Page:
At the end of the day it comes to what you or I need. Personally, I need to talk about how I’m feeling. I need to be seen. I need to be heard. I need to be loved. [That last one hurts. Any rejection, from friend, former flame, potential flame, or family is brutal in the face of my need to be loved]. I need to mourn everything that has been strained or lost in this breakaway. I need friends to realize it’s a raw situation and to not bring it up to me. I’m sensitive, I need time. I need friends who I don’t need to make excuses for. I need friends to not make excuses for people when that person is abusive. I need friends who make don’t make excuses or halfhearted apologies for their abusiveness without seeking help. I need friends that ask for help. I need friends who won’t directly or allude threats in response to me calling out on their abusiveness. I need friends who won’t directly or allude threats to others in response to being called out on their abusiveness. I need friends that don’t actively verbally, physically, mentally or sexually attack my other friends. I need people who know and acknowledge the difference between hating and harassment, when name checking and shit talking is turning personal or aggressive, and adjust themselves accordingly. I need friends that are mindful of a professional decorum. I need friends that won’t gaslight or derail or smoke screen me if I call out their abusiveness. I need friends who won’t attack my blackness, or use the murder and derision of black activists to discredit my intent, arguments or personhood. I need friends who don’t call me a hoe ass Uncle Tom. I need friends who are actually friends, not just someone on the same path.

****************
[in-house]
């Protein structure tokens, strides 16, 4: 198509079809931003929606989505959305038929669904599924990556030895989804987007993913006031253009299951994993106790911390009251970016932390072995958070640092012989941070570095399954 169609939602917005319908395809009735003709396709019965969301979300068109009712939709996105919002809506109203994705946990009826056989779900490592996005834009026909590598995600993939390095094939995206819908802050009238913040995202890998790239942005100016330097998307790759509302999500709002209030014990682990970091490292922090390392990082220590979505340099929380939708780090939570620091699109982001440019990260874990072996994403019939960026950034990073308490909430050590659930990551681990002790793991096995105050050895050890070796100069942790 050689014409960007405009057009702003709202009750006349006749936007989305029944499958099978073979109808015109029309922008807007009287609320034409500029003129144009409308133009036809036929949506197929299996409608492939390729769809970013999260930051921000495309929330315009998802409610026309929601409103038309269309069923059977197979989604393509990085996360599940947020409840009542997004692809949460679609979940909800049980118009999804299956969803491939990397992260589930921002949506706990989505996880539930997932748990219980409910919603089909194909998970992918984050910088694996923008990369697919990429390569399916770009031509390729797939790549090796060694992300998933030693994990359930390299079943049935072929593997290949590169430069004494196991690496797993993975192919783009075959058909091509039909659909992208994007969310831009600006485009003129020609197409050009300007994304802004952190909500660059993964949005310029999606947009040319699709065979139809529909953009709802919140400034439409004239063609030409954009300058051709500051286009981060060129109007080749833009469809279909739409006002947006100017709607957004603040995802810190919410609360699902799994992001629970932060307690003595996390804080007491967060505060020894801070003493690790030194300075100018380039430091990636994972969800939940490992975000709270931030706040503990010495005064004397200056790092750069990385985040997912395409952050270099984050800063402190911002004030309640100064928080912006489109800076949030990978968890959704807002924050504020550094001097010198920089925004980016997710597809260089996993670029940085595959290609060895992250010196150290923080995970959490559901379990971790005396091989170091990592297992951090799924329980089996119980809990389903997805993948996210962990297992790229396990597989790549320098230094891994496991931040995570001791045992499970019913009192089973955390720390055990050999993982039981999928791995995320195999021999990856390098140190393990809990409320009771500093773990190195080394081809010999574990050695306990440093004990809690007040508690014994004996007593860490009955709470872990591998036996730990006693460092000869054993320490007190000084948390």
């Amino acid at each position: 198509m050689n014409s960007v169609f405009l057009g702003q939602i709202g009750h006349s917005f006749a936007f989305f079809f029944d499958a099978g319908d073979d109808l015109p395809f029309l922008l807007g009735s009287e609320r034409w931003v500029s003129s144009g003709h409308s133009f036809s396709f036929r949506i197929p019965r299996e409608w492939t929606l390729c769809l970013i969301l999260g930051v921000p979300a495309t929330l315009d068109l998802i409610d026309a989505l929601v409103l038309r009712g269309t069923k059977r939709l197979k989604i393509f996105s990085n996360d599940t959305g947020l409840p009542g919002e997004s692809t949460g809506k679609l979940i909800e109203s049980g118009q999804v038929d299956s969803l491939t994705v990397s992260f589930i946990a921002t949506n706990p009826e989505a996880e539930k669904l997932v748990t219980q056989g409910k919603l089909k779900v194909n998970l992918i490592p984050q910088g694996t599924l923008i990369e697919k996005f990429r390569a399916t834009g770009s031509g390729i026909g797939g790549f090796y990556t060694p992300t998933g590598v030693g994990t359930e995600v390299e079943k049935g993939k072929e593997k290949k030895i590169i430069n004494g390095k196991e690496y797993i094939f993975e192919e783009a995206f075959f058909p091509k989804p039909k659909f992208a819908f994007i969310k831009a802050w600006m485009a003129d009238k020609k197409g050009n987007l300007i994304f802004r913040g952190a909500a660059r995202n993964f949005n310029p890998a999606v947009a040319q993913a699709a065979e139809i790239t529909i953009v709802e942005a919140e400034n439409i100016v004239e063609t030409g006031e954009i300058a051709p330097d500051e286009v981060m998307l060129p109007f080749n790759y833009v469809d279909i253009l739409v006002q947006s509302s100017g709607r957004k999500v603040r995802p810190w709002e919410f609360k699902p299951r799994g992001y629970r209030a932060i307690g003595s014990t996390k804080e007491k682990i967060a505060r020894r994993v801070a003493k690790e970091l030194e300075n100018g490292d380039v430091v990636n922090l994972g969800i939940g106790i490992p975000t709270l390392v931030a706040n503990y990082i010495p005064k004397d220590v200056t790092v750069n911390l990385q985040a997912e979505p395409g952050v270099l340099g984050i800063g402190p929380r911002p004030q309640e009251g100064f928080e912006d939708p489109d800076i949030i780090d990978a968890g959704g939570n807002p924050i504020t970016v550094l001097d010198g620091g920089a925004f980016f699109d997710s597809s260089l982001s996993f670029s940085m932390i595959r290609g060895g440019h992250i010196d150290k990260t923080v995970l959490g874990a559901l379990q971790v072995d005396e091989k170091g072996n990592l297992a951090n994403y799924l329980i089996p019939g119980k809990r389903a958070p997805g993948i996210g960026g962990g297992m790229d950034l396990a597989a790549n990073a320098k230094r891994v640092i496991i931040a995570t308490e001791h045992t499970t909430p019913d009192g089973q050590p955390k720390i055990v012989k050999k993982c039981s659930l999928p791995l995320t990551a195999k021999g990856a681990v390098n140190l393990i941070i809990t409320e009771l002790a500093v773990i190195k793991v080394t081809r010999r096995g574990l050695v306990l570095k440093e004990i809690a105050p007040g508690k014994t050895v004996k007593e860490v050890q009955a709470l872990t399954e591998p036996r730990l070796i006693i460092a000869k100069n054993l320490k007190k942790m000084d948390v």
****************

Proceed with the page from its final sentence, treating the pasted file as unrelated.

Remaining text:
And, if all these things considered, you still feel that this is bullshit, that I’m a puppet to feminist, politically correct policing, or that I’m making a big deal out of nothing, or speaking down to and defaming a good guy, or abusing my platform, or that I’m a punk, or that I’m a coward, or I’m destroying what they love about telling jokes, or I’m just complaining for attention or not representing both sides in a personal journal that’s helping me process and cope, or you can’t disagree with me, my principles or how I conduct myself without attacking me personally, I need you to enforce your own boundaries and stop being friends with this hoe ass Uncle Tom. Spring cleaning. It’s not a good look for you to be aligned with someone like me. For real, block me on social media, when I greet you in-person don’t acknowledge it, trash me behind my back. I understand. We’re no longer friends. It sucks.